Saving Janet Liang

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Every year, over 10,000 patients in the U.S. are diagnosed with life-threatening diseases like leukemia, and their best and sometimes only hope for a cure is a transplant from an adult donor who is not related to them.

Janet Liang was diagnosed with acute lymphoblastic leukemia in August 2009, at age 22. She was in her last year at UCLA, majoring in international development studies and minoring in education. After going through extensive and aggressive rounds of chemotherapy, she was told in June 2010 that her cancer was in remission. In December 2011, one and a half years after being declared cancer-free, she was told that her cancer was back. Liang now has only until April to find a bone marrow donor match before her cancer completely takes over her.

Asian Pacific American artists and entertainers like Far East Movement, Kina Grannis, Kevin “Kevjumba” Wu and Victor Kim have posted YouTube videos urging viewers to get swabbed into the donor registry to help find a match for Liang.

On Jan. 21, Liang created her own YouTube video titled “Finding A Perfect Match for Janet – Her Personal Plea,” which has already been viewed over 360,000 times. Liang asks viewers to please register in the bone marrow registry, especially if they are of Chinese descent. The video starts with Liang, bald and wearing a knit hat, crying and being brutally honest; she’s afraid of dying, she confesses to her audience. She’s scared she won’t find a match in time and begs viewers to please help save her life.

Nadya Dutchin, the national account executive at Be The Match Registry, explained the likelihood of finding a match.

“Asian Pacific Islander patients have an estimated 73 percent likelihood of having a donor on the Be The Match Registry who is willing and able to help save a life,” she said. “Chances of finding a match vary by individual based on their tissue type. Due to genetic diversity, a person’s tissue type may be common, uncommon or rare, which is why we continually strive to increase the size and the diversity of the Be The Match Registry.”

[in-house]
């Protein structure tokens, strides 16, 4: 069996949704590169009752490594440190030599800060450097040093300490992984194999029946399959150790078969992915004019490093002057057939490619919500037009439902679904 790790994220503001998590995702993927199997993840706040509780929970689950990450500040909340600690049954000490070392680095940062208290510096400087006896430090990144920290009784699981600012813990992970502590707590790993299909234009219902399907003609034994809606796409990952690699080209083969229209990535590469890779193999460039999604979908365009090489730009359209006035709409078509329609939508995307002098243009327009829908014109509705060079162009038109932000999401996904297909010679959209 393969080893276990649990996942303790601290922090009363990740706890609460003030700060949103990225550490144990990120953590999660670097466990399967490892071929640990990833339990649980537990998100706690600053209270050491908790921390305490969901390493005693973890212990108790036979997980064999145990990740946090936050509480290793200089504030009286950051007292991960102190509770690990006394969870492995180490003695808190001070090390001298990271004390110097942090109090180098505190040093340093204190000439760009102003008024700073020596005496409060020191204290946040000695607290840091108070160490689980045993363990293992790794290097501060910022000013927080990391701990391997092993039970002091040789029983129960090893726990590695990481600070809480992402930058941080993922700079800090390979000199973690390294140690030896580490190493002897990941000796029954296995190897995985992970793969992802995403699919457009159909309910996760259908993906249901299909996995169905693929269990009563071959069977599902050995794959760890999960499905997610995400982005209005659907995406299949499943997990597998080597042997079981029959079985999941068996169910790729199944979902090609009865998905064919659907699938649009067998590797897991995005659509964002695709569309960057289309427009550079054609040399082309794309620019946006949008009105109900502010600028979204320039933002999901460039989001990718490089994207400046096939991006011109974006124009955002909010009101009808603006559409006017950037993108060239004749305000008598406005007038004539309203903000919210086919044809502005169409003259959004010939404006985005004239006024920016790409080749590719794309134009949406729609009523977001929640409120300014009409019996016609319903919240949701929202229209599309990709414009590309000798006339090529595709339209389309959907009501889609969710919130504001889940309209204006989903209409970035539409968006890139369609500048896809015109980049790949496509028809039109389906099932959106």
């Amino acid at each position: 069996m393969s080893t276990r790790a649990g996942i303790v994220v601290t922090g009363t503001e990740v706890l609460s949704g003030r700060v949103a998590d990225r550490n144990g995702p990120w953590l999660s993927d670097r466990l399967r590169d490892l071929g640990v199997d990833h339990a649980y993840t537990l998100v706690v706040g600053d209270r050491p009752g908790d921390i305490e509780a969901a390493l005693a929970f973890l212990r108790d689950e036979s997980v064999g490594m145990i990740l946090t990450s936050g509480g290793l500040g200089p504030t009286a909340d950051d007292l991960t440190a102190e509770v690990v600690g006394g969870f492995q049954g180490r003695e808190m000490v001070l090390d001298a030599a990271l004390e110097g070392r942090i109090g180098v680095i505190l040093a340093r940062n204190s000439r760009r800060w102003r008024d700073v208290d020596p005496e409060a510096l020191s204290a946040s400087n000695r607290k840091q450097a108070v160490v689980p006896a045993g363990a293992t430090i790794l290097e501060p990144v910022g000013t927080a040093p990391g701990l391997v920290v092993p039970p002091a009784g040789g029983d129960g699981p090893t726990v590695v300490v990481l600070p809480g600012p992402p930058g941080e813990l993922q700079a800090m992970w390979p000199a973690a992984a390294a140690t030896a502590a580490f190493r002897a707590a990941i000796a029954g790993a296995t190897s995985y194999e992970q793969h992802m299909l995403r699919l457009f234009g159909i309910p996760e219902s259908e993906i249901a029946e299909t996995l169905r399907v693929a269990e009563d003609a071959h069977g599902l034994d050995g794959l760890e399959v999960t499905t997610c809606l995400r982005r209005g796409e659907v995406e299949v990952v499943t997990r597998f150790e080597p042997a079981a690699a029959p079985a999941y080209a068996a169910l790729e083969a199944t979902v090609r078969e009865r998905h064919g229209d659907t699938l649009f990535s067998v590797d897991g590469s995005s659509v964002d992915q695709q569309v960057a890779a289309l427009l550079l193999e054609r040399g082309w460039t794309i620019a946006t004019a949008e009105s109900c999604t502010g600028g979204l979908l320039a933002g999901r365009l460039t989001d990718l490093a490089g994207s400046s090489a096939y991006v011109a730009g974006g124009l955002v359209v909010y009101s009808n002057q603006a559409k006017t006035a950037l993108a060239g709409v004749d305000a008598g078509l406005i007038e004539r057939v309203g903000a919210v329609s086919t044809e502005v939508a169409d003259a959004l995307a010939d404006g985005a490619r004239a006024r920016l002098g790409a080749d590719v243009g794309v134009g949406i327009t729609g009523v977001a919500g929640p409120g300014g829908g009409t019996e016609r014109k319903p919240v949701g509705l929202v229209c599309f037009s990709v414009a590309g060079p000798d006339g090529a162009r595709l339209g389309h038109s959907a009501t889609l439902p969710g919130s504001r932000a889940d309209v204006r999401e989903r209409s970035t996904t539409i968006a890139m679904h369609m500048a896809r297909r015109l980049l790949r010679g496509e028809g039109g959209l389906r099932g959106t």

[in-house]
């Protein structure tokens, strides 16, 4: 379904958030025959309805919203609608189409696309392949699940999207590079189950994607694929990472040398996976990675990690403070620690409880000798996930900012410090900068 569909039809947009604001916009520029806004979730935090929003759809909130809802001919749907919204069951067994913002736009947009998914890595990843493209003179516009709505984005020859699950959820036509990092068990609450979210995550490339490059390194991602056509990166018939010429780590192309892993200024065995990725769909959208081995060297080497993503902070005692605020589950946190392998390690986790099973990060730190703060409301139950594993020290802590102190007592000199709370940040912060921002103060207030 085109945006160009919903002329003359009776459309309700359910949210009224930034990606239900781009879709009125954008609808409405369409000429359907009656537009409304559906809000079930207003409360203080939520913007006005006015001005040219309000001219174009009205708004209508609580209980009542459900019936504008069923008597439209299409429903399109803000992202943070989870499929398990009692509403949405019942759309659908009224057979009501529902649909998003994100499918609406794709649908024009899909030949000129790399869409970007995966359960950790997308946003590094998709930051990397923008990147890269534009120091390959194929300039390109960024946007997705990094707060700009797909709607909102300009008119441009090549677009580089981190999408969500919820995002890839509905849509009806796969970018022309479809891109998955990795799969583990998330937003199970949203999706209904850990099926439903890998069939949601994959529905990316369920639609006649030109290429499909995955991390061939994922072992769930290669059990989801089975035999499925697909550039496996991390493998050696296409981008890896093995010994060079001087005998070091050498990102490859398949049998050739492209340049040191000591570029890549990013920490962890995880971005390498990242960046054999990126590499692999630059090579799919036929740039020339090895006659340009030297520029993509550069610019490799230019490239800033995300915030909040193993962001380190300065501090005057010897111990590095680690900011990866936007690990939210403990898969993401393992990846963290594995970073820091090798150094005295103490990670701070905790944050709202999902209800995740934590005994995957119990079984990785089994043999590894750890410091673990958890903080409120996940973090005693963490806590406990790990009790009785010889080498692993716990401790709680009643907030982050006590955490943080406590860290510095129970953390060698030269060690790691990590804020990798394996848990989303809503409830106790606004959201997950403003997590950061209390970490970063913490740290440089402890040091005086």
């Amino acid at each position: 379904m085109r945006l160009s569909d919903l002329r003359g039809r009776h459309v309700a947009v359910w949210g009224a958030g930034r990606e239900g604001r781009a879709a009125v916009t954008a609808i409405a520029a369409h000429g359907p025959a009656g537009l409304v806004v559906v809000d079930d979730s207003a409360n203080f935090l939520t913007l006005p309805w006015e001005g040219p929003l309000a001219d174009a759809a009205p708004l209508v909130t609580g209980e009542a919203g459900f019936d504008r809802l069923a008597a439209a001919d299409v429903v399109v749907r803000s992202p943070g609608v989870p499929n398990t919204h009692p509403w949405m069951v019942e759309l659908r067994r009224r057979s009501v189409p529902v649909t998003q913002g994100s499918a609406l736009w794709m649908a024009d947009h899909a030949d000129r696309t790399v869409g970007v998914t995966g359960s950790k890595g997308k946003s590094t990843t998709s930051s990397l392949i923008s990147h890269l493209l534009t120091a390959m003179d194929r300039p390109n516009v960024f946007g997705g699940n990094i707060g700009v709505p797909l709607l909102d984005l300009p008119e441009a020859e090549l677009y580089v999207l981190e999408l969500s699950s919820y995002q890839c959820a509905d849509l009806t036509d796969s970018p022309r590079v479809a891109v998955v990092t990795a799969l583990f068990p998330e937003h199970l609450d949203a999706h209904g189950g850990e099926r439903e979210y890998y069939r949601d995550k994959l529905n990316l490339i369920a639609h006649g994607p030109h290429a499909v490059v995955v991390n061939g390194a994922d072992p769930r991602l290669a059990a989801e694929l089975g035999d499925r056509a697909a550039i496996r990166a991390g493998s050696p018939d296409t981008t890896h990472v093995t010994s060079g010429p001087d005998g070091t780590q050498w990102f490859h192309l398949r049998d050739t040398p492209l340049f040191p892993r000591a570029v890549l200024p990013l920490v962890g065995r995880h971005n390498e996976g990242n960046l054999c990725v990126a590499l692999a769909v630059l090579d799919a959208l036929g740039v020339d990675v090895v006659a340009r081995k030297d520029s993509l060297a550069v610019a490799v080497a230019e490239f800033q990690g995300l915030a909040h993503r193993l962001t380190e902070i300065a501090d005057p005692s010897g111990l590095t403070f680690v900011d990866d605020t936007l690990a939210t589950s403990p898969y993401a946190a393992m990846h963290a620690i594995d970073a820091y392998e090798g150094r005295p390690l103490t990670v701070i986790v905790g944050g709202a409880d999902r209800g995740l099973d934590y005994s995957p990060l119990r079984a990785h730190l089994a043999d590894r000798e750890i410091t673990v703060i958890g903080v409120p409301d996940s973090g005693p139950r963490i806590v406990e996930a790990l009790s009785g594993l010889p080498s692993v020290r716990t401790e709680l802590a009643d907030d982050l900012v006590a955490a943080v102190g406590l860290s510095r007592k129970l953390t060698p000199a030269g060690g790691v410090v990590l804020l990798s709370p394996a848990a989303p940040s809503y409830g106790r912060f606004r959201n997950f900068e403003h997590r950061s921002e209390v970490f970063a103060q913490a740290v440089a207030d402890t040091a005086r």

On Feb. 14, Be The Match and the D.C. Metropolitan Asian Pacific American Marrow Network teamed up to host a drive in the university’s Stamp Union to get students to register.

Before the drive started, representative Leona Wang of both organizations said, “We’re hopeful that we can build awareness and help save Janet’s life and other patients seeking a donor match. [Lead director] Hsuan Ou has done an amazing job organizing this multi-campus marrow drive in such a short time frame, but like Janet and other patients suffering from leukemia, there’s not much time for them either.”

“We couldn’t have done it without the Asian American Student Union, Phi Delta Sigma and Lambda Phi Epsilon,” Ou added.

At the drive, 73 people registered in hopes of being a match.

According to Be The Match Registry, 39 percent of the potential donors who joined the registry in 2011 were from racially and ethnically diverse backgrounds, and approximately 70,000 of those potential donors identified themselves as Asian or Native Hawaiian/Other Pacific Islander. However, none of those donors have proved to be a match for Liang, which is why she took to the Internet to urge non-donors to get swabbed and put into the registry.

Liang’s chances of finding a match may also be affected by the untruths believed about marrow donation.

“Unfortunately, myths about marrow donation keep many people from joining the registry and potentially saving a life. Some people don’t join the Be The Match Registry because they have a misunderstanding about how painful the donation process is,” Dutchin said.

“There are actually two ways to donate marrow,” she said. “When you donate peripheral blood stem cells, it is a non-surgical, outpatient procedure similar to donating platelets or plasma. When you donate marrow, you are under general anesthesia and feel no pain during the procedure. Most donors say they would do it again to save a life.”

For now, a frightened but optimistic Liang, along with family, friends and other patients like her, is caught in a nerve-racking game of waiting in hopes of finding the perfect match before time runs out.

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